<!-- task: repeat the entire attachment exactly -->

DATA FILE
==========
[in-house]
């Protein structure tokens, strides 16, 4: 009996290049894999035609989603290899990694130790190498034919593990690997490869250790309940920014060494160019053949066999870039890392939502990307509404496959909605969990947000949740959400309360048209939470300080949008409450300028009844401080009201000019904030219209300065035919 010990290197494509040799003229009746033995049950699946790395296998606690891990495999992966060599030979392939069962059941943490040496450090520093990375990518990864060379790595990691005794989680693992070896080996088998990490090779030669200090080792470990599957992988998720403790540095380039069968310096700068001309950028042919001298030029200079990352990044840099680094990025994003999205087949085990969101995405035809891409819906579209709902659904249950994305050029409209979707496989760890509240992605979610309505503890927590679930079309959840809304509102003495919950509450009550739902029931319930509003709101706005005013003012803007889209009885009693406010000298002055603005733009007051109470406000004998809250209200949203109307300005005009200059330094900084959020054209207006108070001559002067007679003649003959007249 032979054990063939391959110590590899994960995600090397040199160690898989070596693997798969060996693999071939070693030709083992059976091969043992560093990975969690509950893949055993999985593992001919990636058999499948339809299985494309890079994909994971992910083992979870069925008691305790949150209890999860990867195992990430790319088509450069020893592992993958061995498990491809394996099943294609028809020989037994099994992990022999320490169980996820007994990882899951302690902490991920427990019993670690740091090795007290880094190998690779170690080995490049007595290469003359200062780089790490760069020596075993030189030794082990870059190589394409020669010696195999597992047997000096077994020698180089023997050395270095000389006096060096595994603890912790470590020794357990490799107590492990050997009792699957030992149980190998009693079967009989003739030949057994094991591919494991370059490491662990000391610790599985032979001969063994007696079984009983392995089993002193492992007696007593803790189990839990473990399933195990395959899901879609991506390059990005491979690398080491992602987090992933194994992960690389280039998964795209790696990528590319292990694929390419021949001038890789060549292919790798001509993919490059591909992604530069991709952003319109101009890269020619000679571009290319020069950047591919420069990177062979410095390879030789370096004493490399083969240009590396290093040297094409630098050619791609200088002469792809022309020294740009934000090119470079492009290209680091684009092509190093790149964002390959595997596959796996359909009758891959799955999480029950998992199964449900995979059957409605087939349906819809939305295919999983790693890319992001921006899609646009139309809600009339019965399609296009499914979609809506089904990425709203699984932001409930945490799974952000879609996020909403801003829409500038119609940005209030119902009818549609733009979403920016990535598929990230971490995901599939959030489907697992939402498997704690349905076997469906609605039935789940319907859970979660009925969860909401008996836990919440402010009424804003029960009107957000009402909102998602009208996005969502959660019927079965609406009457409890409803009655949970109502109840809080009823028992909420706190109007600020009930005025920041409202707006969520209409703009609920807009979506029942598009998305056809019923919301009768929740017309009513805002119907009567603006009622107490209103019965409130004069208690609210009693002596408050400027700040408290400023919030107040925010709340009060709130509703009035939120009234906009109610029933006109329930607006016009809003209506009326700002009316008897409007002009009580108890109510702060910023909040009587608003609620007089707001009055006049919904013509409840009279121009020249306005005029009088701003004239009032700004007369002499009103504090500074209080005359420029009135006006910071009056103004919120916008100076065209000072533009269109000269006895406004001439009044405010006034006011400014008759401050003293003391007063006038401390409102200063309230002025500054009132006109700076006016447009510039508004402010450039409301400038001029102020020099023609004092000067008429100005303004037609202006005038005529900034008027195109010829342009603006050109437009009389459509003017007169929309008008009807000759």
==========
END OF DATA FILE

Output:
[in-house]
């Protein structure tokens, strides 16, 4: 009996290049894999035609989603290899990694130790190498034919593990690997490869250790309940920014060494160019053949066999870039890392939502990307509404496959909605969990947000949740959400309360048209939470300080949008409450300028009844401080009201000019904030219209300065035919 010990290197494509040799003229009746033995049950699946790395296998606690891990495999992966060599030979392939069962059941943490040496450090520093990375990518990864060379790595990691005794989680693992070896080996088998990490090779030669200090080792470990599957992988998720403790540095380039069968310096700068001309950028042919001298030029200079990352990044840099680094990025994003999205087949085990969101995405035809891409819906579209709902659904249950994305050029409209979707496989760890509240992605979610309505503890927590679930079309959840809304509102003495919950509450009550739902029931319930509003709101706005005013003012803007889209009885009693406010000298002055603005733009007051109470406000004998809250209200949203109307300005005009200059330094900084959020054209207006108070001559002067007679003649003959007249 032979054990063939391959110590590899994960995600090397040199160690898989070596693997798969060996693999071939070693030709083992059976091969043992560093990975969690509950893949055993999985593992001919990636058999499948339809299985494309890079994909994971992910083992979870069925008691305790949150209890999860990867195992990430790319088509450069020893592992993958061995498990491809394996099943294609028809020989037994099994992990022999320490169980996820007994990882899951302690902490991920427990019993670690740091090795007290880094190998690779170690080995490049007595290469003359200062780089790490760069020596075993030189030794082990870059190589394409020669010696195999597992047997000096077994020698180089023997050395270095000389006096060096595994603890912790470590020794357990490799107590492990050997009792699957030992149980190998009693079967009989003739030949057994094991591919494991370059490491662990000391610790599985032979001969063994007696079984009983392995089993002193492992007696007593803790189990839990473990399933195990395959899901879609991506390059990005491979690398080491992602987090992933194994992960690389280039998964795209790696990528590319292990694929390419021949001038890789060549292919790798001509993919490059591909992604530069991709952003319109101009890269020619000679571009290319020069950047591919420069990177062979410095390879030789370096004493490399083969240009590396290093040297094409630098050619791609200088002469792809022309020294740009934000090119470079492009290209680091684009092509190093790149964002390959595997596959796996359909009758891959799955999480029950998992199964449900995979059957409605087939349906819809939305295919999983790693890319992001921006899609646009139309809600009339019965399609296009499914979609809506089904990425709203699984932001409930945490799974952000879609996020909403801003829409500038119609940005209030119902009818549609733009979403920016990535598929990230971490995901599939959030489907697992939402498997704690349905076997469906609605039935789940319907859970979660009925969860909401008996836990919440402010009424804003029960009107957000009402909102998602009208996005969502959660019927079965609406009457409890409803009655949970109502109840809080009823028992909420706190109007600020009930005025920041409202707006969520209409703009609920807009979506029942598009998305056809019923919301009768929740017309009513805002119907009567603006009622107490209103019965409130004069208690609210009693002596408050400027700040408290400023919030107040925010709340009060709130509703009035939120009234906009109610029933006109329930607006016009809003209506009326700002009316008897409007002009009580108890109510702060910023909040009587608003609620007089707001009055006049919904013509409840009279121009020249306005005029009088701003004239009032700004007369002499009103504090500074209080005359420029009135006006910071009056103004919120916008100076065209000072533009269109000269006895406004001439009044405010006034006011400014008759401050003293003391007063006038401390409102200063309230002025500054009132006109700076006016447009510039508004402010450039409301400038001029102020020099023609004092000067008429100005303004037609202006005038005529900034008027195109010829342009603006050109437009009389459509003017007169929309008008009807000759």